Legendary fund manager Li Lu (who Charlie Munger backed) once said, 'The biggest investment risk is not the volatility of prices, but whether you will suffer a permanent loss of capital.' When we think about how risky a company is, we always like to look at its use of debt, since debt overload can lead to ruin. Importantly, American Axle & Manufacturing Holdings, Inc. (NYSE:AXL) does carry debt. But the real question is whether this debt is making the company risky.
Why Does Debt Bring Risk?
Debt and other liabilities become risky for a business when it cannot easily fulfill those obligations, either with free cash flow or by raising capital at an attractive price. Part and parcel of capitalism is the process of 'creative destruction' where failed businesses are mercilessly liquidated by their bankers. However, a more frequent (but still costly) occurrence is where a company must issue shares at bargain-basement prices, permanently diluting shareholders, just to shore up its balance sheet. By replacing dilution, though, debt can be an extremely good tool for businesses that need capital to invest in growth at high rates of return. When we think about a company's use of debt, we first look at cash and debt together.
How Much Debt Does American Axle & Manufacturing Holdings Carry?
As you can see below, American Axle & Manufacturing Holdings had US$3.73b of debt at June 2019, down from US$3.91b a year prior. On the flip side, it has US$250.1m in cash leading to net debt of about US$3.48b.
How Strong Is American Axle & Manufacturing Holdings's Balance Sheet?
We can see from the most recent balance sheet that American Axle & Manufacturing Holdings had liabilities of US$1.27b falling due within a year, and liabilities of US$4.71b due beyond that. On the other hand, it had cash of US$250.1m and US$1.14b worth of receivables due within a year. So its liabilities outweigh the sum of its cash and (near-term) receivables by US$4.59b.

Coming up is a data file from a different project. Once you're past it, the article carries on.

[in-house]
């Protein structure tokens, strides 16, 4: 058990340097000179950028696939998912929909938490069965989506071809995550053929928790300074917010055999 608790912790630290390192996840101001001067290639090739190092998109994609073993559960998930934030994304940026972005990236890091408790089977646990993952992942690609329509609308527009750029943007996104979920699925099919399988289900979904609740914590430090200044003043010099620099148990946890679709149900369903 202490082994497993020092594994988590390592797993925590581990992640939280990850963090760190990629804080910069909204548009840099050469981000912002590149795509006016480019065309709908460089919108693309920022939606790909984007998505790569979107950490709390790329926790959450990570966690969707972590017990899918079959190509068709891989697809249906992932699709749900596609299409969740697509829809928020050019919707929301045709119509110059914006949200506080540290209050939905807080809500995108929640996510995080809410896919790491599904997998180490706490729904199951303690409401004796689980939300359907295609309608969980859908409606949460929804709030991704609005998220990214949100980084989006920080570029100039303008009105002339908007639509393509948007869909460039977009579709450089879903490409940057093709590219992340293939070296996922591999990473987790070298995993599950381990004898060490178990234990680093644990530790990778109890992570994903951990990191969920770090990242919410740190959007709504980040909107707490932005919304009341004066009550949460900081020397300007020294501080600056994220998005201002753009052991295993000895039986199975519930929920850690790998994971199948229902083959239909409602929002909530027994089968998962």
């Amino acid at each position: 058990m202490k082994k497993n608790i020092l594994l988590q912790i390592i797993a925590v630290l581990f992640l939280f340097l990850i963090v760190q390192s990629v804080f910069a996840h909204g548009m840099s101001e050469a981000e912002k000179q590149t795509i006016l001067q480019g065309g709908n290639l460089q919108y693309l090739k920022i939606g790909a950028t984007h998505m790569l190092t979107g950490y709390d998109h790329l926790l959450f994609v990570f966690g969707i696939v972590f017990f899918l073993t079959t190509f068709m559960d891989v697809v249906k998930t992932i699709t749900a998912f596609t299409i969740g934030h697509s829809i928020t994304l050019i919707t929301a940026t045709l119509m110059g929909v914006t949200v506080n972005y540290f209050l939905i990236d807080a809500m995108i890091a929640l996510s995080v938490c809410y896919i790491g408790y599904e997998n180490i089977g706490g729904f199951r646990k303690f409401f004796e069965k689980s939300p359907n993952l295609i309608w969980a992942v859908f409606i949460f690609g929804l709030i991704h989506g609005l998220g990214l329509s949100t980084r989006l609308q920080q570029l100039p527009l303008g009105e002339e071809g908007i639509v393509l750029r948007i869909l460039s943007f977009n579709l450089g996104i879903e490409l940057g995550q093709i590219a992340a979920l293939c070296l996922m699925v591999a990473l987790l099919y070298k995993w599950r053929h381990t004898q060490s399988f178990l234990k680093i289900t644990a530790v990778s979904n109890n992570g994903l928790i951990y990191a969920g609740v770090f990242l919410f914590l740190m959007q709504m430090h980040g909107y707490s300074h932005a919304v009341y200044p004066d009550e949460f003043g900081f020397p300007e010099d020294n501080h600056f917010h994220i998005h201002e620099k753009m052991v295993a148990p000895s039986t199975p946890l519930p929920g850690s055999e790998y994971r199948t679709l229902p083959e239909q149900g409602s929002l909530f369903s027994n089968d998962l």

This deficit casts a shadow over the US$853.7m company, like a colossus towering over mere mortals. So we'd watch its balance sheet closely, without a doubt At the end of the day, American Axle & Manufacturing Holdings would probably need a major re-capitalization if its creditors were to demand repayment.
We measure a company's debt load relative to its earnings power by looking at its net debt divided by its earnings before interest, tax, depreciation, and amortization (EBITDA) and by calculating how easily its earnings before interest and tax (EBIT) cover its interest expense (interest cover). This way, we consider both the absolute quantum of the debt, as well as the interest rates paid on it.
While we wouldn't worry about American Axle & Manufacturing Holdings's net debt to EBITDA ratio of 3.4, we think its super-low interest cover of 2.3 times is a sign of high leverage. It seems that the business incurs large depreciation and amortisation charges, so maybe its debt load is heavier than it would first appear, since EBITDA is arguably a generous measure of earnings. So shareholders should probably be aware that interest expenses appear to have really impacted the business lately. Even worse, American Axle & Manufacturing Holdings saw its EBIT tank 36% over the last 12 months. If earnings keep going like that over the long term, it has a snowball's chance in hell of paying off that debt. When analysing debt levels, the balance sheet is the obvious place to start. But ultimately the future profitability of the business will decide if American Axle & Manufacturing Holdings can strengthen its balance sheet over time. So if you want to see what the professionals think, you might find this free report on analyst profit forecasts to be interesting.
But our final consideration is also important, because a company cannot pay debt with paper profits; it needs cold hard cash. So we clearly need to look at whether that EBIT is leading to corresponding free cash flow. Looking at the most recent three years, American Axle & Manufacturing Holdings recorded free cash flow of 23% of its EBIT, which is weaker than we'd expect. That weak cash conversion makes it more difficult to handle indebtedness.
On the face of it, American Axle & Manufacturing Holdings's EBIT growth rate left us tentative about the stock, and its level of total liabilities was no more enticing than the one empty restaurant on the busiest night of the year. And furthermore, its net debt to EBITDA also fails to instill confidence. After considering the datapoints discussed, we think American Axle & Manufacturing Holdings has too much debt. That sort of riskiness is ok for some, but it certainly doesn't float our boat. Given the risks around American Axle & Manufacturing Holdings's use of debt, the sensible thing to do is to check if insiders have been unloading the stock.
When all is said and done, sometimes its easier to focus on companies that don't even need debt. Readers can access a list of growth stocks with zero net debt 100% free, right now.
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